Hostility toward money lenders goes way back. In the Middle Ages in Europe, to deposit your money with one was unlawful, “even as it would be unlawful to deposit one’s sword with a madman, a maiden with a libertine, or food with a glutton.”
Loans may no longer be against the law, but bankers have been, and still are, convenient villains in popular culture.
In the movie “It’s a Wonderful Life,” for example, old man Henry Potter mocked George Bailey’s just-deceased father by remarking that “ideals without common sense can ruin this town.” And he said of George issuing a loan to his friend Ernie, Bedford Falls’s cabby, “You see, if you shoot pool with some employee here, you can come and borrow money.”
Were the now-failed Silicon Valley Bank and Signature Bank acting sensibly or madly? And did they shoot pool with powerful Washington figures in hopes that they could avoid ruin despite their lack of sense?
The US provided India with unprecedented intelligence-sharing during a clash between Indian and Chinese troops in December 2022 along the disputed border high in the Himalayas, known as the Line of Actual Control, US News reported on Monday.
The report cited current and former US officials who said the intelligence sharing was possible thanks to a military pact Washington and New Delhi signed in 2020, known as the Basic Exchange and Cooperation Agreement (BECA). The deal was inked following deadly clashes between Chinese and Indian troops along the LAC in the Galwan Valley that killed 20 Indian soldiers and at least four Chinese troops.
Former Taiwanese President Ma Ying-jeou will lead a delegation to mainland China next week in an effort to improve cross-strait relations as tensions are soaring in the region.
The trip will be historic as no Taiwanese president, whether former or sitting, has visited China since Chiang Kai-shek and his Kuomintang (KMT) forces fled to Taiwan in 1949 following their defeat in the civil war against the Communist Party of China.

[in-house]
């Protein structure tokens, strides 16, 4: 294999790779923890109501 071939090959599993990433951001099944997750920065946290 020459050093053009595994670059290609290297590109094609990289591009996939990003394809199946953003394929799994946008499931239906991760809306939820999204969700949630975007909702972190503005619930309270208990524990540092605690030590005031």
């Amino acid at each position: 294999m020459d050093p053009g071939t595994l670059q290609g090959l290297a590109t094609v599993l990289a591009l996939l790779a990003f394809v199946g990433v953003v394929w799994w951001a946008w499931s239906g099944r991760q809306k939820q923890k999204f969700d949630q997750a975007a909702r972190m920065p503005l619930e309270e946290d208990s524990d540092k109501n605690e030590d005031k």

Today, the KMT is the main opposition party and favors friendlier relations with Beijing than the ruling Democratic Progressive Party (DPP). The DPP and President Tsai Ing-wen have taken steps to significantly boost ties with the US, resulting in more Chinese military pressure on the island, making a conflict seem much more likely.
China has increased purchases of Russian oil and gas in the year since Russia invaded Ukraine and the energy relationship between the two countries will be an important topic when presidents Vladimir Putin and Xi Jinping meet in Moscow this week.
Here are some facts about their energy ties.
- Russia's Gazprom supplies gas to China through a 3,000 km (1,865 mile) pipeline called Power of Siberia under a 30-year, $400 billion deal launched at the end of 2019. In 2022 exports amounted to about 15.5 billion cubic meters (bcm). They are planned to increase to 22 bcm in 2023 and reach full capacity of 38 bcm by 2027. In February 2022, China also agreed to buy up to 10 bcm of gas annually by around 2026 via a pipeline from Russia's far east island of Sakhalin. Russia's gas exports to China are still a small fraction of the record 177 bcm it delivered to Europe in 2018-19. Since the start of the Ukraine war in February 2022, volumes to Europe have shrunk, reaching about 62 bcm in 2022.